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EA filtering out less than 5-star reviews of Dungeon Keeper on Android

EA Mobile has defended the practice as an easier way for players to give feedback

As noted by our own Rob Fahey, EA's recently released Dungeon Keeper is not a great experience, and the Metacritic numbers have reflected that. Strangely, on the Google Play store, the game is actually showing an average review (as of this writing) of 4.2 out of 5 stars. As it turns out, this discrepancy can be explained by a somewhat questionable filtering process EA has implemented.

As spotted by PocketGamer (via Eurogamer), after playing Dungeon Keeper for a time, players don't get to tap any star rating they wish - instead, they are presented with a question, asking them if they believe the game deserves "1-4 stars" or "5 stars" and if you select the 5-star option, then you're automatically taken to the Play Store to rate it, but anything less and you're brought to a new "feedback" prompt, which asks, "What would it take to make Dungeon Keeper a 5-star game?" From here you can choose "email us" or "not now."

So in practice, the only way to rate Dungeon Keeper other than 5 stars is to effectively lie and say you'll award it 5 stars, which takes you to the Play Store, and then you can actually rate it less when on that page. Needless to say, it feels a bit deceptive.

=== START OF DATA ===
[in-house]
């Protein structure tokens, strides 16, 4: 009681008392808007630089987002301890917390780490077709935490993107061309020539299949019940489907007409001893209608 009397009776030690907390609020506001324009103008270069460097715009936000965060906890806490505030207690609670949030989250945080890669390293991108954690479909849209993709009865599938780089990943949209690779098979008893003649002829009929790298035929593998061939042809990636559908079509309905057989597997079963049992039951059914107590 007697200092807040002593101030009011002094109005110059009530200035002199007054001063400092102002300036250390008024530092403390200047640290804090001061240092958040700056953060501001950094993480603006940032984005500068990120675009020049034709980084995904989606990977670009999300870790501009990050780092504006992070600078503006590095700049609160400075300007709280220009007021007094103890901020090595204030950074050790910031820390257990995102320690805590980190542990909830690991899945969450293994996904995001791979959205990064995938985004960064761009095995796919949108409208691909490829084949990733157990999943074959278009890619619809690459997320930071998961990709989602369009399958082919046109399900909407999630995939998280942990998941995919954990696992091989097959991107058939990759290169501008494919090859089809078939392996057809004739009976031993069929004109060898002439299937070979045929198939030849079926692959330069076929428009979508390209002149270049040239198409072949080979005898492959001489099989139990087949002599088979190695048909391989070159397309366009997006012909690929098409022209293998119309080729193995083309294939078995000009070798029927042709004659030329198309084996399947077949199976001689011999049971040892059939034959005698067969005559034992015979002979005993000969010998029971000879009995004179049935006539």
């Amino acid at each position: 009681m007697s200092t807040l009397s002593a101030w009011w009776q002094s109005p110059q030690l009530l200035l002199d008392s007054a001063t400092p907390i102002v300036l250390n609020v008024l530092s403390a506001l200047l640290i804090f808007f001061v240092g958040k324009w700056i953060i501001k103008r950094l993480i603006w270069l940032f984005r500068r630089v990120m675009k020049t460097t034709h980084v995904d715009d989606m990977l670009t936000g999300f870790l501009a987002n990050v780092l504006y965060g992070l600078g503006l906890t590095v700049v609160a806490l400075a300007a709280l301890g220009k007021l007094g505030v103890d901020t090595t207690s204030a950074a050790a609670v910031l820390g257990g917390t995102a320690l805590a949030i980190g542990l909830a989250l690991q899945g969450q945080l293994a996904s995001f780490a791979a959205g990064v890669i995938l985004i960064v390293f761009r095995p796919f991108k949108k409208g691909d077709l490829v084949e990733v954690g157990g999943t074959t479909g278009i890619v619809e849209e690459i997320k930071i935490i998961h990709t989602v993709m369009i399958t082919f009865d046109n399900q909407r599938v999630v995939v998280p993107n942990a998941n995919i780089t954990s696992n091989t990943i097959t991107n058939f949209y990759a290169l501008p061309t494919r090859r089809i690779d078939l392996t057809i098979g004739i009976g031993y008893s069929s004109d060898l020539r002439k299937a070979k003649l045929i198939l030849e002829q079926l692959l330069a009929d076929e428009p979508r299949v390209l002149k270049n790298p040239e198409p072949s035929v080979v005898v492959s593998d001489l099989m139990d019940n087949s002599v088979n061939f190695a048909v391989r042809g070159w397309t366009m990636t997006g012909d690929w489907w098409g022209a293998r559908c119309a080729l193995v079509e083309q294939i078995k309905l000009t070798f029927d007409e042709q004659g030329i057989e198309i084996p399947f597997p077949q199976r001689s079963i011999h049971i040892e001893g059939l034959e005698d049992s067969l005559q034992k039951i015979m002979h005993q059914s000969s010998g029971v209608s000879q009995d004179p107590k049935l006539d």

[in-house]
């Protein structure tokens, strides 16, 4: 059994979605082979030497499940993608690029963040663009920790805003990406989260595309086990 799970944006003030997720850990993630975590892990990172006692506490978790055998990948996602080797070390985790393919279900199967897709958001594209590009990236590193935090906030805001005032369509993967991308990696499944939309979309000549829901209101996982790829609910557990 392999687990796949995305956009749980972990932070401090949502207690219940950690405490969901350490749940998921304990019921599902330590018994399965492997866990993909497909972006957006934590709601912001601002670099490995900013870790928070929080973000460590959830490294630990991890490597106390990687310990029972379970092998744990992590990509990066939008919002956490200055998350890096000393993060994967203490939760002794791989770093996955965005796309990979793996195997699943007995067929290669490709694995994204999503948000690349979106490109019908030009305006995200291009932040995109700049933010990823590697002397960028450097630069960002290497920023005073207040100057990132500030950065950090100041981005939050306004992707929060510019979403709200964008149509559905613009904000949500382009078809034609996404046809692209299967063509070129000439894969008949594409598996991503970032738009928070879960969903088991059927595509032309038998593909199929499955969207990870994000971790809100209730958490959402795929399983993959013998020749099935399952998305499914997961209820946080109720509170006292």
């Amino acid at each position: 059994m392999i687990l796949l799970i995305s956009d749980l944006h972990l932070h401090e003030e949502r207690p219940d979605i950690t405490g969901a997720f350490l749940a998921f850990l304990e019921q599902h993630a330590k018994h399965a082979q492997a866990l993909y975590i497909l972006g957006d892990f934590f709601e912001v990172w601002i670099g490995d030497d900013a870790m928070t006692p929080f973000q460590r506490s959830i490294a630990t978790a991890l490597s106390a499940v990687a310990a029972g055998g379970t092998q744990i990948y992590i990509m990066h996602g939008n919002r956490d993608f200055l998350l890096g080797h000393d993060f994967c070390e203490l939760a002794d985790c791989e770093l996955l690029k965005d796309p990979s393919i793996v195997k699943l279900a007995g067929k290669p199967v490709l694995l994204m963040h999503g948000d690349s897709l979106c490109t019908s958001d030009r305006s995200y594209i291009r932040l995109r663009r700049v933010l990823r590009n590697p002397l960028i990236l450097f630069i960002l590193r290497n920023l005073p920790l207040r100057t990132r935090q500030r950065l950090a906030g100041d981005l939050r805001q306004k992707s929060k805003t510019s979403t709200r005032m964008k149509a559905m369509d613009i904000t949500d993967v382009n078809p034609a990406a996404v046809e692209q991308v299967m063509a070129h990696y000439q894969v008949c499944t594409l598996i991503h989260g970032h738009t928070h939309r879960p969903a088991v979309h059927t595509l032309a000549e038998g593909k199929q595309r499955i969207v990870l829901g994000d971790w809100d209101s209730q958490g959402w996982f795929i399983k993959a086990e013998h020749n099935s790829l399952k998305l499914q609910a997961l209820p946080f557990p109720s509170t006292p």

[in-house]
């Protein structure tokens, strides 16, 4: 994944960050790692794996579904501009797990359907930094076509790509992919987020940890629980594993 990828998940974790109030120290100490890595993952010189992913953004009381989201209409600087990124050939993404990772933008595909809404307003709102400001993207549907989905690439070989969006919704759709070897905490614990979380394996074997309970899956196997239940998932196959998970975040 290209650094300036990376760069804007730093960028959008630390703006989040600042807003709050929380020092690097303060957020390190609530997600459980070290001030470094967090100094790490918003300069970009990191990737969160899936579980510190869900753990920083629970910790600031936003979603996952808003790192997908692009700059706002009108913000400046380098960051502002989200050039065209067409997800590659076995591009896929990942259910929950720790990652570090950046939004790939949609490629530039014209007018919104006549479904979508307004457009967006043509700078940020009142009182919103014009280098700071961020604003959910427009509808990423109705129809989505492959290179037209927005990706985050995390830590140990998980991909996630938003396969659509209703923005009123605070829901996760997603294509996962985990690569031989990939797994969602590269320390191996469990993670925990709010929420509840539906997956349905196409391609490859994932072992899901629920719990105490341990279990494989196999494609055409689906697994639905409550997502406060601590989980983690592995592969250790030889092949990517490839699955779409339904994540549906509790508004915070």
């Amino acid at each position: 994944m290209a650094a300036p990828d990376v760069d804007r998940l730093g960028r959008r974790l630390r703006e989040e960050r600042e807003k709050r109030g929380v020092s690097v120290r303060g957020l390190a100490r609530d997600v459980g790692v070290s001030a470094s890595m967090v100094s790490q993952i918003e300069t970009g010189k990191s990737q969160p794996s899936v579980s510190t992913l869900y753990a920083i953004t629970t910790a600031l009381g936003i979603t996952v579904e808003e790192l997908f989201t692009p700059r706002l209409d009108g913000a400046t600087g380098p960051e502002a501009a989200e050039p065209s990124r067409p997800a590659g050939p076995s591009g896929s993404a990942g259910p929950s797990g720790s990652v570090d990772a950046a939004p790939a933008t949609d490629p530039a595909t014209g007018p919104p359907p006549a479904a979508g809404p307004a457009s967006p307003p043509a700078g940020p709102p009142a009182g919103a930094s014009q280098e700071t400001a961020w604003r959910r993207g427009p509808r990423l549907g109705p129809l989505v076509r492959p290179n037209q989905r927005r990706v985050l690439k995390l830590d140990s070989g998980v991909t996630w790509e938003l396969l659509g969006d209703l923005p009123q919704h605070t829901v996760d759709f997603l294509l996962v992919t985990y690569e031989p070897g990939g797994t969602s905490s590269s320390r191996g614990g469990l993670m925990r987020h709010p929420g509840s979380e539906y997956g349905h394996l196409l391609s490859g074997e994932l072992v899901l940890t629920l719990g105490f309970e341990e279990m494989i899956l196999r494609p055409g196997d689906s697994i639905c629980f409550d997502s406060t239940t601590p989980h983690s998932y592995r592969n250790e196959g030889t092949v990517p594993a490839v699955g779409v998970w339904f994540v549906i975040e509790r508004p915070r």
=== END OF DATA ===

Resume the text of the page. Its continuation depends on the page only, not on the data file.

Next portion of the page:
When asked by Eurogamer, EA Mobile defended the filtering system, saying the practice was designed to make feedback easier to give. "We're always looking at new ways to gather player feedback so that we can continue to improve our games. The 'rate this app' feature in the Google Play version of Dungeon Keeper was designed to help us collect valuable feedback from players who don't feel the game is worth a top rating. We wanted to make it easier for more players to send us feedback directly from the game if they weren't having the best experience. Players can always continue to leave any rating they want on the Google Play Store," the spokesperson said.

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James Brightman

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James Brightman has been covering the games industry since 2003 and has been an avid gamer since the days of Atari and Intellivision. He was previously EIC and co-founder of IndustryGamers and spent several years leading GameDaily Biz at AOL prior to that.

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